July Retail Sales - Fifth Consecutive $500 Billion Total Sales Month

Some Month to month decline, some same month decline - Still up 4.79% from July

There are a number of ways to look at the data. How did we do month to month? How did we do compared to last July? How are we doing compared to last year?

Theforecast for July was a drop month to month in Building Material and Garden Equipment Sales (BMGE,) Health and Personal Care Sales (HPC,) Sporting Good, Hobbies, Books and Music Sales (SGHBM,) and a drop in Miscellaneous Sales (MISC.) The largest gains were expected in Clothing and Clothing Accessories (CAC,) Non-Store Retail (NSR,) Furniture and Furnishing Sales (FHF,) and Food And Beverage Stores (FBS.) All sectors were expected to growth July to July, non-seasonally adjusted.) The same month growth was expected to be between 3% and 7%.

Another Record Retail Sales Month. Retail sales have been improving since the bottom of the recession. This is not really a big surprise. The good news here is that we eclipsed the $500 billion monthly total retail sales mark for any given month during December 2015 and repeated during December 2016, and December 2017. We eclipsed the half trillion dollar mark eight time last year, and four time by July. This is our fifth time this year.  We could finish the year with nine or ten months over $500 billion and we might have our first $600 billion month this December.

Month to Month we grew by 2.73%. The largest month to month gains, non-seasonally adjusted, were in NSR (13.76%,) FHF, GASS, and MVP.  There were month to month contractions in BMGE, SGHBM, and  GM. The lowers and shovels. drop in Building Material and Garden Equipment sales is probably because everyone bought what they needed for the Summer and it is too early to buy snow blowers. The drop in Sporting Goods, Hobbies, Books and Music is probably a shift to Non-Store Retail.

Same Month Sales grew by 4.79%. There were three sectors that saw same month declines:  EAS, CAC, and BMGE. The drop in Electronic and Appliance sales could be due to a slower existing home sales month this June compared to last year. This could also be a shift to Non-store Retail with people ordering on-line and picking up at the store (technically non-store sale.) The drop in clothing sales could be due to clothing (apparel) deflation of 0.5% during July. (See: "July Inflation: Watching Commodities.") NSR spike, jumped, exploded by 19.2%. There was also a gain of 7.70% in MISC sales, and further spikes in HPC, MVP, and Food and Beverage Stores. Must have been some big Independence Day Celebrations.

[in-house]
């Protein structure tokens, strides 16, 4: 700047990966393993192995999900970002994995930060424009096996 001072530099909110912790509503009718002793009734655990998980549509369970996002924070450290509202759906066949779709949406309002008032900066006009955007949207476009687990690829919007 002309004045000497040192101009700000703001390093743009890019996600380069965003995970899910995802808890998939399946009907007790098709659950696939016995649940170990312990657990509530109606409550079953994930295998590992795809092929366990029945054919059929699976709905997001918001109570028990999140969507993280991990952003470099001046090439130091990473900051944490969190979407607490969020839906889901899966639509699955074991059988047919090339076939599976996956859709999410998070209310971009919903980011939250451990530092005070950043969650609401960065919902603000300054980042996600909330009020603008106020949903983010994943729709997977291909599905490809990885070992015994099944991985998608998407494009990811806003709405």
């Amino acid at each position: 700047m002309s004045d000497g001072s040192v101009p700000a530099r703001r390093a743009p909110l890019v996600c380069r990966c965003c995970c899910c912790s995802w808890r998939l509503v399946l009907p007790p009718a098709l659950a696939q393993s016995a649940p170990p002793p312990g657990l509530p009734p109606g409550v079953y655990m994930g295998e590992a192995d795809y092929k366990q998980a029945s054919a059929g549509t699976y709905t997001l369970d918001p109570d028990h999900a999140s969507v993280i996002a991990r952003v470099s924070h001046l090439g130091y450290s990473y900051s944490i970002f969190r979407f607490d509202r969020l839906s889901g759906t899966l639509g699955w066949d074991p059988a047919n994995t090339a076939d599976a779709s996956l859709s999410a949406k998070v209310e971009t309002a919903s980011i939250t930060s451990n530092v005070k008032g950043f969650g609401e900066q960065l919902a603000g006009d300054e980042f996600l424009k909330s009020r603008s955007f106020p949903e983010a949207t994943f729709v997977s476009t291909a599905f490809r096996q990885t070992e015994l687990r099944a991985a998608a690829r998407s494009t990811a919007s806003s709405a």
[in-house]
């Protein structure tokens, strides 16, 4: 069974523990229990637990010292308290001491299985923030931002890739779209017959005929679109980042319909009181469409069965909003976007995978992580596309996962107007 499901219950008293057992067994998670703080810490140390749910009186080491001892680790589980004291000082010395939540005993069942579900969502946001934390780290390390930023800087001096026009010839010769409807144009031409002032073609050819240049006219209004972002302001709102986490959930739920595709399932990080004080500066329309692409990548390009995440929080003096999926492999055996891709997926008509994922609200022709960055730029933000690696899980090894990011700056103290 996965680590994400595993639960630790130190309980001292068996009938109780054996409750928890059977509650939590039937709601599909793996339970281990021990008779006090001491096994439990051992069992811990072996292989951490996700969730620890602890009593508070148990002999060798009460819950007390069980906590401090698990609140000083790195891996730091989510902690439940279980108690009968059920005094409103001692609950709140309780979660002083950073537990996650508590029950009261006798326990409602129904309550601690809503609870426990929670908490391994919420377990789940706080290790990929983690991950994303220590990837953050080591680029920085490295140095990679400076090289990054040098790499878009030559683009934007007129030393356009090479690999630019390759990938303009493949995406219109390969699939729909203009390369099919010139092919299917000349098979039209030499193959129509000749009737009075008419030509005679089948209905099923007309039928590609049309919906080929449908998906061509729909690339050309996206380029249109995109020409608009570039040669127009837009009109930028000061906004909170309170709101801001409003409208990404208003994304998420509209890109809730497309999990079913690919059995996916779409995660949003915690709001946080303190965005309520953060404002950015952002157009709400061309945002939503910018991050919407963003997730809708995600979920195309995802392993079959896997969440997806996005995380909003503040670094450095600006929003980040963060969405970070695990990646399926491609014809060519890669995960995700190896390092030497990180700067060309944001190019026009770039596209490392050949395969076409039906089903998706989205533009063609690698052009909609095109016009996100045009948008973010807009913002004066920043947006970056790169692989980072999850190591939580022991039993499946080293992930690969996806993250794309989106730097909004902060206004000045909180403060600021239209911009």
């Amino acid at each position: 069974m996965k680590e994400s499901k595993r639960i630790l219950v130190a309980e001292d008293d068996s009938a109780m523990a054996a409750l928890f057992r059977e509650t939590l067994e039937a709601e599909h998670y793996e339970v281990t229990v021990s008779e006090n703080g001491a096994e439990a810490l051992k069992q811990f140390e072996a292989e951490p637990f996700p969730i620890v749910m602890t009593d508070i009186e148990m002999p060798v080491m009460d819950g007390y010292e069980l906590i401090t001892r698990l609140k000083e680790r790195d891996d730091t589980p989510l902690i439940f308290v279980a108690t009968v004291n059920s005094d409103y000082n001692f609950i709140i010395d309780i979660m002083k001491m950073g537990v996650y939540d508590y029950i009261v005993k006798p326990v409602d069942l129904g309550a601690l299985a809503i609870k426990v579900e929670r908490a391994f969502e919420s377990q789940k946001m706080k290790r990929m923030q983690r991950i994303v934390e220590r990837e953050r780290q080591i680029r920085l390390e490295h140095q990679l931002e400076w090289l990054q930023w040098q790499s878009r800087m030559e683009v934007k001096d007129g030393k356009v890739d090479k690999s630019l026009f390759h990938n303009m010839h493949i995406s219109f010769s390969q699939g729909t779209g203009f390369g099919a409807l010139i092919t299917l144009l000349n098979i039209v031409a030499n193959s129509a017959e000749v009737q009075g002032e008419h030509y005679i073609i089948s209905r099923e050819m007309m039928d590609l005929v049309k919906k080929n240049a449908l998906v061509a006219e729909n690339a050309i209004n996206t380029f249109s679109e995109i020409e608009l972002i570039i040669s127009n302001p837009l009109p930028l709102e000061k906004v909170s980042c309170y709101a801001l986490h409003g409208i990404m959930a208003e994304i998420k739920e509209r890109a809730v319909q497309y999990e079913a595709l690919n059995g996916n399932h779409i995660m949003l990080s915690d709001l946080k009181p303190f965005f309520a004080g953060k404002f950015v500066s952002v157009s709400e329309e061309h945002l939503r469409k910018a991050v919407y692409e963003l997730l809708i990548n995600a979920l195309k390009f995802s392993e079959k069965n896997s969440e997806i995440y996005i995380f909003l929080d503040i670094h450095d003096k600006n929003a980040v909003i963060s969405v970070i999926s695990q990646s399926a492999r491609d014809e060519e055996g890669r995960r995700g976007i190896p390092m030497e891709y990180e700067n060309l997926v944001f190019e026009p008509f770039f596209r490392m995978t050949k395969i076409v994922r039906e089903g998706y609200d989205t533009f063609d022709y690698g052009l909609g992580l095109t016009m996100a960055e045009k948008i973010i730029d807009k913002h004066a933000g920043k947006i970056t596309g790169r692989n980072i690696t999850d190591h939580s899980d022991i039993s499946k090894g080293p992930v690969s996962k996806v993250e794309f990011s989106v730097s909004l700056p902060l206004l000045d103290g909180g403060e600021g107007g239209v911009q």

Current Year Sales grew by 2.97%. This is nowhere near the rate recorded for July 2018 when we grew at 5.53%. We got off to a slow start during January, following an anemic 0.37% same month growth during December. A record is still a record. Growth was under 2% during February, March, and June. Current year sales are down for FHF, EAS, BMGE, CAC, and SGHBM. The drop in Clothing, Electronics and Appliances, Furniture, and Sporting Goods, Hobbies, and books, and Music can be attributed to a shift to non-store retail. The spike in non-store retail is 13.7% through July. The spike can be seen in the "Mixed Messages" graph.

The Seasonally Adjusted Data paints a similar picture. Current year growth was slowing , now up to 3.08%. Rolling Year Growth down to 3.35%. Current Month Growth 3.45%. Same month growth was up for roughly half the sectors and down for half the sectors. Non-store retail is up 15.95% from last July and 14.04% year to date. This is the Retail Renaissance.

The data came in within expectations. The more times that the same month growth breaks through 4% and 5% the more the rolling year curve and the current year curve will bend higher. The SA same month growth matters for the seasonally adjusted GDP data.

It;s the Economy.

 Reclaiming Common Sense